• Champions (1981) - If I carried one thing away from Chupacabracon, it was that the majority of those game designers that I respected and were glued to played a LOT of Champions back in the 80s.  Specifically, the Big Blue Book era.  I have procured this book, and the GM screen from the era, and a number of the sourcebooks.  With the Kickstarter for Aaron Allston's Strike Force update/reprint, I look forward to giving this classic a try.
  • Swordbearer (1982) - This is another of Dennis Sustare's designs, but everywhere I see it mentioned it's described as innovative and novel.  This gets my interest in a big way.  Not only do I want to play one of my friend's designs, I want to see what innovative and novel were in 1982.


  1. 1st Gamma World with those fantastic Trampier illos... yeah. Thundarr, yes, not so much Mad Max. Aftermath is better for that.

    V+V, just another superhero game, nothing stands out. It's a good game, but doesn't do anything other systems don't.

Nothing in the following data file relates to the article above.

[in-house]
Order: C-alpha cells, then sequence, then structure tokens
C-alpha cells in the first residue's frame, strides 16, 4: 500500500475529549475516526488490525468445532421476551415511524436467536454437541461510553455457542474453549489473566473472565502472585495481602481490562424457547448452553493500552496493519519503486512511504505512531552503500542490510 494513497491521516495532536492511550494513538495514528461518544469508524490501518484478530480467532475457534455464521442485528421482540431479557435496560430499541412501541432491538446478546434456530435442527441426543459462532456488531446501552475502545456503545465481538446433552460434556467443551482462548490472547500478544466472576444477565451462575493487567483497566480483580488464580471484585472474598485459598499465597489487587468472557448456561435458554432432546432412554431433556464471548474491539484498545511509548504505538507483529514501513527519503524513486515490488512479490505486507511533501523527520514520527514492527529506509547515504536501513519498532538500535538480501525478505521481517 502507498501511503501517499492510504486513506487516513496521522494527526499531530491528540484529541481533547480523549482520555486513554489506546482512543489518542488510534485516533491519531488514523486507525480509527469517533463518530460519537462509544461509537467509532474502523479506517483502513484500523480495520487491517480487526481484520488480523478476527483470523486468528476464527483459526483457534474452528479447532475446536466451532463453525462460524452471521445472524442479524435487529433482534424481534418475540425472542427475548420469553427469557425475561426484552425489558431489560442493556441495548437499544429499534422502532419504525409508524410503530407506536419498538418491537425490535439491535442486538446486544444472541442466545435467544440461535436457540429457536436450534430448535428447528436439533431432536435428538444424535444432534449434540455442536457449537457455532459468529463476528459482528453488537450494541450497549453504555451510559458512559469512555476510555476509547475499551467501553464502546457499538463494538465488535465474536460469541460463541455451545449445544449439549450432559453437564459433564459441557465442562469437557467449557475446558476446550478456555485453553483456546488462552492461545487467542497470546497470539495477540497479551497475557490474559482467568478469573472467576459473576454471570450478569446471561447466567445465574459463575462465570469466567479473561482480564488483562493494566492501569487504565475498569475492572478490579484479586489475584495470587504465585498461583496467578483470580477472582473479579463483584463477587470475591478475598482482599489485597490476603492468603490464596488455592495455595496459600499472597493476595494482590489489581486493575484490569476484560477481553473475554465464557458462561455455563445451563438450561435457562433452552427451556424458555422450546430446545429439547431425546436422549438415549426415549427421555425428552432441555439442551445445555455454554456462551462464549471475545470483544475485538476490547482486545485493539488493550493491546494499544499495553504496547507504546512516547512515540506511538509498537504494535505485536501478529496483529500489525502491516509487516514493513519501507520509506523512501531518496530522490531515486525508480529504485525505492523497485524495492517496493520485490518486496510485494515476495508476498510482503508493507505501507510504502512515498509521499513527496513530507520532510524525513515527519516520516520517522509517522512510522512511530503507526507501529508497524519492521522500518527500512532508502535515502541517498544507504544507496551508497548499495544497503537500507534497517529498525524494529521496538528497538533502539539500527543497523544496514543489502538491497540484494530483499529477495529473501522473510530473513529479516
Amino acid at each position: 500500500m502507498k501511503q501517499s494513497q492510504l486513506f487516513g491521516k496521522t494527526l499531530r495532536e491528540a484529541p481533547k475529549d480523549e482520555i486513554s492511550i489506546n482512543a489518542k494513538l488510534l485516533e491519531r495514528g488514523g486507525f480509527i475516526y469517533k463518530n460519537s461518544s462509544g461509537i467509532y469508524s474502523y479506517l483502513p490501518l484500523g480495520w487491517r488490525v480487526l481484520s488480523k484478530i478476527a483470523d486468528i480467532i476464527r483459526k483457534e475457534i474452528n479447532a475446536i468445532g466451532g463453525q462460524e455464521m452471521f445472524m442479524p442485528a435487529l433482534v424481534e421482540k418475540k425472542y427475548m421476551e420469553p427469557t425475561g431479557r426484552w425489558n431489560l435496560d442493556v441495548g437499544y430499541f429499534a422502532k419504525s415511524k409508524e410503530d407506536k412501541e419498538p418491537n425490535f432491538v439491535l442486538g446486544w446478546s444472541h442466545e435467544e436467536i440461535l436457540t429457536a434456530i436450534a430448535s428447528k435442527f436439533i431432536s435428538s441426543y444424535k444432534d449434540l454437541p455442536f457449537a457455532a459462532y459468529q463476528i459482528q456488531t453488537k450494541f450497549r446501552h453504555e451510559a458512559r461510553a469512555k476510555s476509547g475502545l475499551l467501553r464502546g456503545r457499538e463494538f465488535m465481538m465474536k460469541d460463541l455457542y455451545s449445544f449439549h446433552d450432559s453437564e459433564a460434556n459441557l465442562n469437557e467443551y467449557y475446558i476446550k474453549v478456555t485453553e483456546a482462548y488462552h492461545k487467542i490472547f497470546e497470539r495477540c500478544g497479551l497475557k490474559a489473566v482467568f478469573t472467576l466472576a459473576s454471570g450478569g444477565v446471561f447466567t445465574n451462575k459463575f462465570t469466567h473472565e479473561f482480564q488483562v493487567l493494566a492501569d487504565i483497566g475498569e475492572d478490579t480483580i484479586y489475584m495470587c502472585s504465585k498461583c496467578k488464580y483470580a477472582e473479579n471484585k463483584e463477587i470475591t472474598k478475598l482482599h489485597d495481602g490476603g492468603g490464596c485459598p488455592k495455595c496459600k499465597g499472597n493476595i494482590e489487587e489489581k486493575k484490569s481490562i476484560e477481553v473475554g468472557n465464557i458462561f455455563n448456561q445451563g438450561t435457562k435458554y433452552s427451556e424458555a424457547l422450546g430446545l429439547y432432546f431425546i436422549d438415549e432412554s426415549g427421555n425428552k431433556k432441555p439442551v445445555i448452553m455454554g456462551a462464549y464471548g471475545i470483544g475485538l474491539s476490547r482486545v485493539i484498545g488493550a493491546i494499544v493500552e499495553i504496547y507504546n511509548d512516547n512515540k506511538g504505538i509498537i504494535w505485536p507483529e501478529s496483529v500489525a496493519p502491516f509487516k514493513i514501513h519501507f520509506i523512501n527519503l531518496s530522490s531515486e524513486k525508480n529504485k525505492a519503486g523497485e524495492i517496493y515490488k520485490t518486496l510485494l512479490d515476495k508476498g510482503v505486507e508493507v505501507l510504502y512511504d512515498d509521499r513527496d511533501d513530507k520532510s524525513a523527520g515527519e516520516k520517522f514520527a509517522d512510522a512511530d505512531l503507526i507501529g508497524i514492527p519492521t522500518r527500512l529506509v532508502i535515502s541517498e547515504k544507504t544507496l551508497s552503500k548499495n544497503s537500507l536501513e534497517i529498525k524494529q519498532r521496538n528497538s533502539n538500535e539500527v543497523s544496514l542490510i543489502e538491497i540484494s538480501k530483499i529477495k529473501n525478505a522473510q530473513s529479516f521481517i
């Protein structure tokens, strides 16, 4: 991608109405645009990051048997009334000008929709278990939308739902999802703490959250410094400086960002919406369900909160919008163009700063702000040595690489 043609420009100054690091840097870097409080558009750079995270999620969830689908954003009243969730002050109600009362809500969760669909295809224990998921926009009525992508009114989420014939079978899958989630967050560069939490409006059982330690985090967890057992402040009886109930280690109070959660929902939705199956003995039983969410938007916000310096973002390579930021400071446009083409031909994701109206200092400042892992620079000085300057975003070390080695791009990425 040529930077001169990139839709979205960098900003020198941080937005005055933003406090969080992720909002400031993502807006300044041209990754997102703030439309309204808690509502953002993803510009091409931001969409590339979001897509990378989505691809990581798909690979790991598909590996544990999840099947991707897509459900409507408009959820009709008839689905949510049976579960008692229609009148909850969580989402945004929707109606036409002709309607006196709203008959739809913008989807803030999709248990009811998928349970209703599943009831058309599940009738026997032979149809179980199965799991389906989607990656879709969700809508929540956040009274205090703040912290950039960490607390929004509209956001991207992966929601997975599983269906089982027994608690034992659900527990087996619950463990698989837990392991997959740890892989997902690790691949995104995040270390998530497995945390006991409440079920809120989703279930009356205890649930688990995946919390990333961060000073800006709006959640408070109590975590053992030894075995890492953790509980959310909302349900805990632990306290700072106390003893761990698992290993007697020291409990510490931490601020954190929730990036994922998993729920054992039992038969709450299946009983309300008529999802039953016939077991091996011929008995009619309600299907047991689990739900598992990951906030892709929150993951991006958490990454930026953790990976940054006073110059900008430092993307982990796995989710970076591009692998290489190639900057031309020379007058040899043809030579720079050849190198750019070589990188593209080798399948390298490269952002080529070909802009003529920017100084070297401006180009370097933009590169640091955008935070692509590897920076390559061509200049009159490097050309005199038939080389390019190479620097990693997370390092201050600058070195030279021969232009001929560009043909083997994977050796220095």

Champions, good system, but I vaguely remember it being more complex than GURPS, which modern gamers seem to believe is the synonym for "complex and arithmeticky".

    Space Opera is definitely good for the feel of 50's-70's sci-fi.

    1. Actually quite a lot stands out in V&V to make it distinctive. Playing yourself as a super hero, the writing style, the old school approach to powers and allowing for creativity by having things such as Mutant Power and Body Power and allowing the player to define aspects of some powers...just to start...

  2. Please tell Mr. Sustare I still enjoy and play the heck out of HEROES OF OLYMPUS!

  3. Swordbearer's approach to wealth/money was very innovative and continues to be borrowed to this day. It also has interesting and original nonhuman races to choose from if you like nonhumanocentric fantasy but tire of elves and dwarves and hobbits.